By OGJ editors
HOUSTON, Jan. 27 -- Spain's Repsol YPF SA has cut its estimate for proved oil and gas reserves by 1.254 billion boe, a 25% reduction from the yearend 2004 estimate it reported last year.
Repsol YPF cited "changes in the legal and contractual framework" of governments of countries in which it operates, blaming Bolivia's new hydrocarbon law for more than half of the cuts and also noting the conversion of production contracts to joint ventures in Venezuela.
In a move representing 41% of its reserves cut, the company also lowered estimates for its fields in Argentina based on field evaluations and doubts about concession extensions assumed in earlier disclosures.
Repsol YPF's yearend 2004 reserves estimate of 4.926 billion boe included 1.683 billion bbl of liquids.
Natural gas accounts for 71% of the total revisions. That puts Repsol YPF's proved reserves at 65% natural gas and 35% hydrocarbon liquids at the end of 2005.
The revisions are expected to generate an asset impairment charge of less than �50 million. Repsol YPF expects 2005 earnings to be consistent with results for the first three quarters.
An independent review into the circumstances of the revisions is being conducted by the company's audit committee, which was assigned last April the oversight responsibility for reserves control.
Repsol YPF officials attributed 658.6 million boe of its reserves cut to contractual changes in Bolivia.
The hydrocarbon law adopted last year by Bolivia adds a 32% tax at the wellhead to the existing 18% royalty on production by foreign companies, creates uncertainty about implementing regulations, and tightens restrictions on the company's ability to sell oil and gas, Repsol YPF said.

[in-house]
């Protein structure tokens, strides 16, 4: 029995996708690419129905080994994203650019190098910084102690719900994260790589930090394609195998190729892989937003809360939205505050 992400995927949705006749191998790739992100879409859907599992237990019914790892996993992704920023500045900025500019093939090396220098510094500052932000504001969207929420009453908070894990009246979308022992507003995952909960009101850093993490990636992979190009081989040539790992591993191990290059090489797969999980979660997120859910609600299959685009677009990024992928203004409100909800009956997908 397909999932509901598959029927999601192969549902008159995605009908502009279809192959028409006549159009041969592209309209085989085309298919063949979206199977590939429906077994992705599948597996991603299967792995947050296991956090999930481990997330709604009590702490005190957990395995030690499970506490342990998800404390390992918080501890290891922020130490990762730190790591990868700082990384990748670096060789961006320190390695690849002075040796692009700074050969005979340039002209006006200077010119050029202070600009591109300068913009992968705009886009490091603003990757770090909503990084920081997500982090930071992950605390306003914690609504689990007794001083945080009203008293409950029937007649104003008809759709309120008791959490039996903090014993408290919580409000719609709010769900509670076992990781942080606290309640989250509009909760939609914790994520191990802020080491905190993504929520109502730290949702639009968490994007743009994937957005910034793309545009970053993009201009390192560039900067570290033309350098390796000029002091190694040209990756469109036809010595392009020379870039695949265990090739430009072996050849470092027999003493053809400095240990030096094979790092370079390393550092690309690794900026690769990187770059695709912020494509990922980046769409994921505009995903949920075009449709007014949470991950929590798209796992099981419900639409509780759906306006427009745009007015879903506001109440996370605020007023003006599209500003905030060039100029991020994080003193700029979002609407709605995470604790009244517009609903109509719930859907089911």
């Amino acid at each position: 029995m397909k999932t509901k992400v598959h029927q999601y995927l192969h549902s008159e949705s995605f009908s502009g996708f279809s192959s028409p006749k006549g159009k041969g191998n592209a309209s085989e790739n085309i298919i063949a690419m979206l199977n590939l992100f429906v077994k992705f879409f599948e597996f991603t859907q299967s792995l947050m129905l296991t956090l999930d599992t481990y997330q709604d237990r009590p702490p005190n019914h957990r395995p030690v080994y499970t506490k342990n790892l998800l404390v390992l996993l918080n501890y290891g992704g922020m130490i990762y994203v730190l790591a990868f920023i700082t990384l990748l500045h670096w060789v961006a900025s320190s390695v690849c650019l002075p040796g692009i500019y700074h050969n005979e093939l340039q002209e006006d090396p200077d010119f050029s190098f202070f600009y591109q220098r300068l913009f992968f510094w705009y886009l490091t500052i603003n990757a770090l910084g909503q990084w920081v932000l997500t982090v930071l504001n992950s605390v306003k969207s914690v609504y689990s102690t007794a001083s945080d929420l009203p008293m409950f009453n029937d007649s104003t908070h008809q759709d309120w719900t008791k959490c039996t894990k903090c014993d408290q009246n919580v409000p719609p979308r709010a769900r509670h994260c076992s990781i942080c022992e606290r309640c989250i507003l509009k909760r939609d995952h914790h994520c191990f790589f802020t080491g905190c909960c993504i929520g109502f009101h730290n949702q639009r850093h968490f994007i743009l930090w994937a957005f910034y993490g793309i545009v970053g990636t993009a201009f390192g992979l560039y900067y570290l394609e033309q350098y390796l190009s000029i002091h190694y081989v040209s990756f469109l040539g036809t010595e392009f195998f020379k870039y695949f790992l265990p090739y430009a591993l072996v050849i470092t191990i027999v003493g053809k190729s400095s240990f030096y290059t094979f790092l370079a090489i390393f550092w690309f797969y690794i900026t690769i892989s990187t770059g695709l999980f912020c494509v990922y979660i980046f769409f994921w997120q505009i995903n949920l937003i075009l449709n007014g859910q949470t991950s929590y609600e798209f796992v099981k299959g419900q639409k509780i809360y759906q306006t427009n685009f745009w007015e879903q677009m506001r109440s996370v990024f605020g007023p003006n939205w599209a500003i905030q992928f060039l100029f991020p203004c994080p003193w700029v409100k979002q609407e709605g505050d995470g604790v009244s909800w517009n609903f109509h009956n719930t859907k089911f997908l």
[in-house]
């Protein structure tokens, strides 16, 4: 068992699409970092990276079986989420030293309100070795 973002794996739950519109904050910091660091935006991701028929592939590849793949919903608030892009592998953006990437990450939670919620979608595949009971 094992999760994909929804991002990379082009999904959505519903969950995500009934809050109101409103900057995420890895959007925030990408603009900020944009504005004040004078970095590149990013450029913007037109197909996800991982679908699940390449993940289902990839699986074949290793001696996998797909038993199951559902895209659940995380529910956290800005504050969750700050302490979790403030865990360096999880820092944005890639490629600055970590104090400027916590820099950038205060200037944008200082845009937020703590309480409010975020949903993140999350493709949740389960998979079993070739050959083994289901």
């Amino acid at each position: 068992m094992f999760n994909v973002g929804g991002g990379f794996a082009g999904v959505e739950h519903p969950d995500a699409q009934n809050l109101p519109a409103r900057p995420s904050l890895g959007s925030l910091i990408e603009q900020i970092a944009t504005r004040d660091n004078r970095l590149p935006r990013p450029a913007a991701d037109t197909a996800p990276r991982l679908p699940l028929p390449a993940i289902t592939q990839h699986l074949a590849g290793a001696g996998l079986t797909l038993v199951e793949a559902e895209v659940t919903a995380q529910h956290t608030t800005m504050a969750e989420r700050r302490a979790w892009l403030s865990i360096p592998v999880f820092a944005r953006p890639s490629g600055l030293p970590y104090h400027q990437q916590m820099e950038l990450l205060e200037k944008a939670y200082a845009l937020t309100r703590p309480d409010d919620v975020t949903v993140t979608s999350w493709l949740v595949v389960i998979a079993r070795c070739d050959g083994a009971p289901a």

The company also lowered its estimates of hydrocarbons in place for San Alberto and Sabalo fields and said, "There is inadequate legal certainty to support a commitment to new investment in these fields." It cut the fields' reserves by 526.7 million boe.
For Bolivia's Yapacani, Vibora, and Sirari fields, the company trimmed reserves by 75.1 million boe, saying the new law forced it to suspend planned investments in a gas treatment plant, a pipeline expansion, and other infrastructure. It lowered its estimate of reserves in Rio Grande and nearby fields by 61.1 million boe because of a disappointing production response to workovers.
In Venezuela last year, the government required private companies with independent production contracts to form JVs with Petroleos de Venezuela SA that will give the state oil company majority control of affected projects.
The 32 operating agreements were signed in 1990-97, when Venezuela's petroleum industry, nationalized in 1976, was reopened to private and foreign capital. The objective at the time—when the price of crude was below $10/bbl—was to increase production by low-priority oil fields that had been closed because of their location or states of depletion and which PDVSA had no plans to reactivate.
Although the final terms of the JVs are still being negotiated, Repsol YPF reduced the reserves estimate for its Venezuelan fields by 58.6 million boe. Of that, 52.4 million boe reflects the change in its working interests, mostly in Mene Grande and Quiamare la Ceiba fields.
Adjustments to Repsol YPF's reserves in Argentina totaled 509.3 million boe.
The company cut its reserves estimate for Argentina's Loma La Lata field by 251.8 million boe on the basis of pressure declines in 2004 and 2005 indicating that less of the estimated initial gas in place can be recovered. For the yearend 2004 disclosure, it had cut the estimate by 72.6 million boe.
Also in Argentina, Repsol YPF cut reserves estimated for Chihuido de la Sierra Negra oil field by 38.5 million boe because of disappointing production and by a further 35 million boe because of uncertainty about extension of the concession contract.
A material-balance analysis based on new static-pressure observations prompted Repsol YPF to lower its estimate of initial gas in place for Argentina's Ramos field and its reserves estimate by 36.5 million boe.
And the company cut its reserves estimate for Aguada Toledo and Sierra Barrosa fields by 22.7 million boe based on reevaluation of the gas cap. The area is used for underground gas storage during the Argentine summer.
In Algeria, Repsol YPF lowered reserves of Tin Fouye Tabankort field by 17.7 million boe because of high yearend prices lowered its volumetric entitlements under a production-sharing contract.